Gustavo Pinto, an infectious disease physician from Brazil, will visit the Virginia Tech Carilion School of Medicine on Tuesday and give a public presentation about health care in Brazil. He will discuss the recent outbreak of the Zika virus in the region, as well HIV and hepatitis.
The presentation will be at the medical school, located at 2 Riverside Circle in Roanoke, Virginia, on Tuesday at 5:15 p.m. A brief reception will follow (for catering considerations, please email if you plan to attend the reception).
"Dr. Pinto is on the forefront of the fight and investigation into the Zika outbreak in Brazil,” said Thomas Kerkering, professor of medicine at the Virginia Tech Carilion School of Medicine and chief of infectious diseases and medical director of infection control at Carilion Clinic. “We are looking forward to learning from his first-hand experiences."
The Centers for Disease Control and Prevention has Brazil under a travel alert because of confirmed local mosquito transmission of the Zika virus in the country. According to the World Health Organization, Zika cases were confirmed in Brazil in February 2015, with an estimated 160,000 Brazilians becoming infected with the virus. About 1,600 Zika cases in Brazil have been linked to the birth defect microcephaly. The conditions there were under a heightened spotlight with the 2016 Summer Olympics taking place in Rio de Janeiro.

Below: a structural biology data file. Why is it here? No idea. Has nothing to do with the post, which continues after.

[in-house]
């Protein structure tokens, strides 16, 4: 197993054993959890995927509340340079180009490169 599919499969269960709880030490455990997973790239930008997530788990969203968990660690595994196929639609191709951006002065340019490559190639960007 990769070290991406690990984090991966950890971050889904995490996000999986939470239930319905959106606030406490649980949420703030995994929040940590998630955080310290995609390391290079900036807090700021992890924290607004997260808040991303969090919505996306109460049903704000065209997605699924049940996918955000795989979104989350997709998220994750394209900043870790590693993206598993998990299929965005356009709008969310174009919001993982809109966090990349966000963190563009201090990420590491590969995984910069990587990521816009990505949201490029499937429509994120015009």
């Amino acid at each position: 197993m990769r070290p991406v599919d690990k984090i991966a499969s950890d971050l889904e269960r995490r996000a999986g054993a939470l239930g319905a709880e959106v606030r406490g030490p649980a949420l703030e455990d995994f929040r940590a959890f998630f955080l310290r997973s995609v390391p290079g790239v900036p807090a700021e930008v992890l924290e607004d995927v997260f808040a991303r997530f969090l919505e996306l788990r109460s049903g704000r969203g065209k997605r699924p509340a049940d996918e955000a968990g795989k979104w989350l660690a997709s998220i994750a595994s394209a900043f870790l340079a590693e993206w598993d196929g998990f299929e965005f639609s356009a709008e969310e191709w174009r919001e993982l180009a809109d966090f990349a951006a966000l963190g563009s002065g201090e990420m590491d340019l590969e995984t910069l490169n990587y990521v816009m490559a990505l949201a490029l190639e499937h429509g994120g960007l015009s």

Pinto is from the Universidade do Sul de Santa Catarina in Florianópolis, Brazil, one of the seven sister cities of the Roanoke Valley. The Virginia Tech Carilion School of Medicine just began a partnership with the Brazilian university so medical students can opt for an international rotation there during their fourth year. Early next year, medical student Christopher Lee will be the first participant.
“This partnership has been a couple of years in the making and we are excited to welcome our first student participant next year,” said David Trinkle, associate dean for community and culture at the Virginia Tech Carilion School of Medicine. “In addition to Brazil, the Virginia Tech Carilion School of Medicine has five locations for international rotations through education program partnerships in France, Guatemala, India, Russia, and South Korea. Students have the opportunity to explore new cultures that present differences in health care delivery, health care teams, and availability of resources.”
Two of the other partnerships are also with Roanoke Valley Sister Cities: Wonju, South Korea, and Saint-Ló, France.
In addition to his public presentation, Pinto will meet with faculty and students at the Virginia Tech Carilion School of Medicine and Research institute, officials with the City of Roanoke, and health care professionals with Carilion Clinic.